"More Fair-Minded"

More Fair- Minded

Harold Hancock

Luke, the writer of Acts, said of the Bereans, These were more fair-minded than those in Thessalonica, in that they received the word with all readiness, and searched the Scriptures daily to find out whether these things were so (Acts 17:11). Luke was not comparing the Christians in Thessalonica to those who became Christians in Berea, but rather the Jews in Berea to the Jews in Thessalonica. This is evident because the word Jews in Acts 17:10 is the antecedent of these in Acts 17:11. Furthermore, if one has read First Thessalonians, one knows that the church at Thessalonica was exemplary in many ways (1Thessalonians 1:3,6-7). The Jews at Berea were said to be more fair-minded than the Jews of Thessalonica because the Jews of Berea were more open-minded and eager to investigate and to accept the Word of God than the Jews at Thessalonica.

Today, all — Jews and Gentiles — need to be open and receptive to the preaching of the Word of God (James 1:21). However, we must not be gullible and accept everything man preaches in the name of religion as Truth. Many false doctrines are taught and believed. We must search the scriptures — the inspired Word of God (2Timothy 3:16) — to see if the things we hear and the things we practice in religion are indeed from God.

Make sure you are fair-minded and encourage those you teach to be fair-minded , also. If the things we hear are Truth, we need to accept them; if they are not Truth, they are not a part of the saving gospel and can cost us our soul (Matthew 7:20-21). The Truth shall make us free (John 8:32).

Emphasizing The Basics

Roger Hillis

If the Lord's church is to survive and prosper, it must never depart from the basics of the gospel.

A wise and experienced elder once told me, "I've never known a church to grow that didn't emphasize the basics. If a church is struggling, they just need to get back to first principles and preach them like the people have never heard them before." That was good advice.

If Christians do not have a basic understanding of the elementary principles of the gospel, they have no solid foundation on which to build and grow. One of Christ's parables spoke of the need of making certain that we build on the right foundation (see Matthew 7:24 27). That reminds us of the importance of teaching some of the same lessons over and over again.

There are several reasons for this: First, there are always young people growing up who have heard these lessons from the time of their birth. But, at a very young age, most of these studies do not sink in. At some point (and really, only God knows when it will be), a lesson that young people have heard numerous times finally takes hold and they understand an important truth for the very first time. We should never assume that our young people know and understand Bible subjects just because we know they have heard them before.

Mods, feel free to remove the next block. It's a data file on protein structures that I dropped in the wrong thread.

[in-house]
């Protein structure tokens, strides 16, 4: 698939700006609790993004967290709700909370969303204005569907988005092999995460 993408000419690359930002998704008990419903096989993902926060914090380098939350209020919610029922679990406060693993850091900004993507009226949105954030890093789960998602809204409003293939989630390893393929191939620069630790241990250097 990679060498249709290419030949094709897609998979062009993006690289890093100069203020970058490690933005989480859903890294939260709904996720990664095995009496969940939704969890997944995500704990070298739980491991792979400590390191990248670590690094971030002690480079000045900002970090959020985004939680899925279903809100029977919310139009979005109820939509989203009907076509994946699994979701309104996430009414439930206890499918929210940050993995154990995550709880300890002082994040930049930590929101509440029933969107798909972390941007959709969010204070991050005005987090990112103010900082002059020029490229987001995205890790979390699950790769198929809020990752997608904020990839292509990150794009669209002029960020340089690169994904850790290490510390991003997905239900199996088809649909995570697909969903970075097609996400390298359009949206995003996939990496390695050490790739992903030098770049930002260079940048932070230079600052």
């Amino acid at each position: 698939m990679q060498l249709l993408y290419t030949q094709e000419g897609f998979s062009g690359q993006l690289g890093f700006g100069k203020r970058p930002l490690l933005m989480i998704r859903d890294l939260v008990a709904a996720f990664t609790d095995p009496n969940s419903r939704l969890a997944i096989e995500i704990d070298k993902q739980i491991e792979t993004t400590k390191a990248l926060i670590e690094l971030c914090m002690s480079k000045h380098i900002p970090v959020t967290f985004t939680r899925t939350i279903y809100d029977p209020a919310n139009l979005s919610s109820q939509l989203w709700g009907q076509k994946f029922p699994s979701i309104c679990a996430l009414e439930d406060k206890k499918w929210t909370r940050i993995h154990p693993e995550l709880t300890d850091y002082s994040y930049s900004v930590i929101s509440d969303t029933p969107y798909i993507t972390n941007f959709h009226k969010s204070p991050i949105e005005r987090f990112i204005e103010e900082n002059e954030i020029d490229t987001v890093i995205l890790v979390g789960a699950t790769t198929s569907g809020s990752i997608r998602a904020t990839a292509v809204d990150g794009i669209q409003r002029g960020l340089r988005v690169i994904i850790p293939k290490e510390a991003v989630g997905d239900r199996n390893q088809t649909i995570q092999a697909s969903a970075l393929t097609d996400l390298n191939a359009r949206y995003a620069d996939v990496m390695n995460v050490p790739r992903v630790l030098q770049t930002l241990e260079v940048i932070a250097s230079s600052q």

Secondly, we can never be sure when a visitor will show up and, perhaps, hear a vital Bible lesson at a crucial time in his life. It may be the first and only time that person will ever have the opportunity to understand an important doctrinal point, which could make the difference in his eternal destiny. That's also why we should make certain to explain the plan of salvation during a lesson every time. You just don't know who may be listening carefully and seriously considering obedience. He might have listened many times in the past, have done nothing about what he was learning, and still be receptive this time.

Also, we must not assume that our older members (not in age, necessarily, but those who have been around a while) can always remember everything they've ever heard. It might have been a long time since they have studied a particular subject, or they might be aware of the truth but not know where the verses are that teach that truth. It is always helpful to be reminded of things we know to be true so that our convictions are deep and not easily shaken. These things help to mature and stabilize us spiritually "till we all come to the unity of the faith and the knowledge of the son of God, to a perfect man, to the measure of the stature of the fullness of Christ; that we should no longer be children, tossed to and fro and carried about with every wind of doctrine, by the trickery of men, in the cunning craftiness by which they lie in wait to deceive" (Ephesians 4:13-l4).

There will be certain subjects that we will never outgrow. We must never be afraid to preach lessons that members have heard many times. When someone has been a Christian for several years, there is almost no way to preach something new to him. As people have said, "If it's new, it isn't true; and if it's true, it isn't new."

No matter how much "strong meat" of the word people can handle, those who are the most mature spiritually will never grow tired of hearing these basic principles of truth, because they know how important they are. They love all truth and do not have to be entertained with "some new thing" all the time.

"For though by this time you ought to be teachers, you need someone to teach you again the first principles of the oracles of God; and you have come to need milk and not solid food" (Hebrews 5:12). If people are not growing spiritually, if the church is struggling with carnality and division, if souls are not being saved, look first at the preaching. Maybe we need to just get back to the basics. (Market Street Messenger, June 5, 2011)

This Week s Memory Verse:

These were more fair-minded than those in Thessalonica, in that they received the word with all readiness, and searched the Scriptures daily to find out whether these things were so. (Acts 17:11)